If you co-signed or guaranteed a loan
When you co-sign for a loan, you and the borrower agree to be jointly responsible for the debt. Each of you is fully and independently on the hook for the loan. If one of you fails to make payments, the lender can ask either of you for the money.
When you sign a guarantee for a loan, you promise to pay the debt if the borrower defaults on an obligation, such as missing a payment. You are the lender’s second resort. The lender must ask the borrower for the money before asking you.
In both cases—co-signing for a loan or guaranteeing one—the lender can come after you if there’s a default. But if you co-sign for a loan, the lender can come directly to you for payment.
If you co-sign or guarantee a loan for your spouse, and your spouse files for bankruptcy, the creditor will almost surely come after you for payment. Whether you are the first or second resort, the reality is that the lender can eventually look to you for payment. For more detail, see our page on co-signing or guaranteeing a loan.
If you co-own furniture
Under bankruptcy laws in Canada, the property of a bankrupt may be taken (“seized”) and sold to pay their creditors. Under the law in BC, certain property is exempt from bankruptcy proceedings. If your spouse declares bankruptcy, they can protect household furnishings and appliances up to a value of $4,000. (For more on the exemption rules, see our page on declaring bankruptcy.)
If you own furniture or other household items jointly with your spouse, the licensed insolvency trustee will determine the value of the jointly owned furniture. They will divide the value in half. Your share can’t be used to pay your spouse’s debts.
Any piece of furniture that belongs completely to you (for example, you paid for it with your own money) cannot be seized.
If any furniture has been put up as collateral under a security agreement, the secured creditor is legally allowed to take it and sell it. See our page on when a creditor wants to repossess your property.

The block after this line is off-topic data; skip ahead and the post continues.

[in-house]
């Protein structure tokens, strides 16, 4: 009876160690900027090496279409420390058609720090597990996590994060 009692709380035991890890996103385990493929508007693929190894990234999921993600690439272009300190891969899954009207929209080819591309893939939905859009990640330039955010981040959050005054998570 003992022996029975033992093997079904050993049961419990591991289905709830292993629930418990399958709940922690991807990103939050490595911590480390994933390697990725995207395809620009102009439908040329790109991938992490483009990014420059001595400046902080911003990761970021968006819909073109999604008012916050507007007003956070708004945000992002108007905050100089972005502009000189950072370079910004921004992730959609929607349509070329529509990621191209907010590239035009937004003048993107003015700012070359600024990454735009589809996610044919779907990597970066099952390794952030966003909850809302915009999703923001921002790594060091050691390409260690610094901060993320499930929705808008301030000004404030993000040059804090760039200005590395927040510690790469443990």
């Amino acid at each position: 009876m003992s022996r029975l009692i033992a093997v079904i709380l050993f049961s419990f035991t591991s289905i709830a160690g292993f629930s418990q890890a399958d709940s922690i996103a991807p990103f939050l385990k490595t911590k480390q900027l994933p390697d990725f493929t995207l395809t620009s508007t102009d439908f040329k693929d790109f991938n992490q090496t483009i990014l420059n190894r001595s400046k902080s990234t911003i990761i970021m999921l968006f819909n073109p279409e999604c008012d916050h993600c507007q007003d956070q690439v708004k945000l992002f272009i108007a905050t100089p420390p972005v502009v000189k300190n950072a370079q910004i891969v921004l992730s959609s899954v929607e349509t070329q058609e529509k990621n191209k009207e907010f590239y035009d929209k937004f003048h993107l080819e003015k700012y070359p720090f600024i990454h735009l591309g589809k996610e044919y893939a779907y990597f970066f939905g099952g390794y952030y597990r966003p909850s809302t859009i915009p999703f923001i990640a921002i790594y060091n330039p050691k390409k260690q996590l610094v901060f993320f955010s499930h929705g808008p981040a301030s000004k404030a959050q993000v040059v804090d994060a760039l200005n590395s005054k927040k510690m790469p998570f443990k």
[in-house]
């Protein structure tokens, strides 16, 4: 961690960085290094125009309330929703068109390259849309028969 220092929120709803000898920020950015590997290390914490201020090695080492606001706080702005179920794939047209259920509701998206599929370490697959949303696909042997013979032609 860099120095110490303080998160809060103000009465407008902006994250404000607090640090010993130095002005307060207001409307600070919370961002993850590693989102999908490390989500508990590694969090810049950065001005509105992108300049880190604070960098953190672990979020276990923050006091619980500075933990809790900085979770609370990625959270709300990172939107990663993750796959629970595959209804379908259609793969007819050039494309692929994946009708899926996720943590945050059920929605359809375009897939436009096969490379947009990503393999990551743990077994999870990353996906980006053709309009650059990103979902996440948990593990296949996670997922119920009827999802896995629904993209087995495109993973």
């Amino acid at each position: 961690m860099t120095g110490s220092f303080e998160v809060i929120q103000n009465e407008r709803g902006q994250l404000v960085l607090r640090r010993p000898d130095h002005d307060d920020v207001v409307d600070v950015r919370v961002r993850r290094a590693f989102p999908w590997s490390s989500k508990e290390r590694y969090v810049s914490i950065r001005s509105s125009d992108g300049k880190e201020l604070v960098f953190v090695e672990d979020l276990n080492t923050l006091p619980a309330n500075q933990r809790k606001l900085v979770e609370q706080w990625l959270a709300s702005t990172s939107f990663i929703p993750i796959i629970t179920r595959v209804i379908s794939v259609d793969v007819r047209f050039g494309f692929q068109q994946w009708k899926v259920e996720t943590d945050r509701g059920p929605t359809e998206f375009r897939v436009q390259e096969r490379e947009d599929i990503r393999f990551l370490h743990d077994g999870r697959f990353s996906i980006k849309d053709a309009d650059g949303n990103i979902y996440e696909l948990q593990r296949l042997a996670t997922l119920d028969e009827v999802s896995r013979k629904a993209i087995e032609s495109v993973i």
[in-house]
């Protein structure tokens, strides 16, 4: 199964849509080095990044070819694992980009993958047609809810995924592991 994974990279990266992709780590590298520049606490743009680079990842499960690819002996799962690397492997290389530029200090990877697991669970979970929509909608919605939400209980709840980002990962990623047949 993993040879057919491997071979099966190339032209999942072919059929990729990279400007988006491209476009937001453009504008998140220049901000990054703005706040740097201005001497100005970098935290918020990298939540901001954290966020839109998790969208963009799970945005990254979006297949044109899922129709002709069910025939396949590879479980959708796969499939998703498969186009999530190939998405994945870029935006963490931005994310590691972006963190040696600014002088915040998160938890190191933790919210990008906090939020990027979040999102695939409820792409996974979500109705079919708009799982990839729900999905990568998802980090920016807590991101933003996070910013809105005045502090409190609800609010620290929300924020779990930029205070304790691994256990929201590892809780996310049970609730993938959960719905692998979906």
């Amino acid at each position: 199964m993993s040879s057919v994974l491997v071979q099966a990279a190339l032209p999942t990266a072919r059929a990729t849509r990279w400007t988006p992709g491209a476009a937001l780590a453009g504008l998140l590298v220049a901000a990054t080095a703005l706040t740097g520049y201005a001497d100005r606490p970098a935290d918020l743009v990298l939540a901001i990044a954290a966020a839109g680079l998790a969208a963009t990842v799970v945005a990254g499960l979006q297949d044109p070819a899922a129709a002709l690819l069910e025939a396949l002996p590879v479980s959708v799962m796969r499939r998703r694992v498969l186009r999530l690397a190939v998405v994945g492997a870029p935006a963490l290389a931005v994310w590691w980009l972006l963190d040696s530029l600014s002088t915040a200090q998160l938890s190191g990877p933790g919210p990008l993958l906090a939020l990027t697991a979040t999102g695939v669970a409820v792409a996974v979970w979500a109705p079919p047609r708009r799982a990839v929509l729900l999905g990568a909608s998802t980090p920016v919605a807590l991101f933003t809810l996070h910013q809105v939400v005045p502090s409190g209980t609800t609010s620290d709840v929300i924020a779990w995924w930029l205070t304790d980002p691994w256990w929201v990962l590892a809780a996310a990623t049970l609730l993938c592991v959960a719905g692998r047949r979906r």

If you co-own a home
During bankruptcy, your spouse can keep their principal residence if:
- their equity in the residence is less than $9,000 ($12,000 if the residence is in the Metro Vancouver or Victoria areas), and
- your spouse is not a party to a proceeding involving a mortgage.
If your spouse’s equity is greater than the amount set by the exemption rules, the residence can be seized and sold during the bankruptcy. From the proceeds, secured creditors would be paid first. Your spouse would get what was left over, up to the prescribed amount of the exemption.
If you own your home jointly with your spouse, the same rules would apply. If your spouse’s equity in the home is under the exemption limit, the home would be exempt from bankruptcy proceedings. If their equity in the home is greater than the exemption limit, the home can be sold to pay your spouse’s creditors. However, only your spouse’s portion of the proceeds from the sale would be used. Your share of the proceeds would be protected.
Any property you own outright (not jointly with your spouse) is protected from seizure, unless your spouse paid for the property. If only your name is on title to your home or your car, those assets cannot be seized to pay your spouse’s creditors.
If you receive support payments
Under Canada’s bankruptcy laws, going bankrupt doesn’t release a debtor from an obligation to make spousal or child support payments. Your spouse must continue to pay any spousal or child support after being discharged from bankruptcy.
If your spouse still owes you for earlier support payments, you can make a claim for them as part of your spouse’s bankruptcy. The payments are a debt that is legally owed to you.
For more on what to expect from bankruptcy proceedings, see our page on declaring bankruptcy.
Not all debts are created equal.
Tips to help you deal with debt collectors and collection agents.
When a creditor seeks to "garnish" money you are owed or have in the bank.
Your rights when a creditor seizes your property.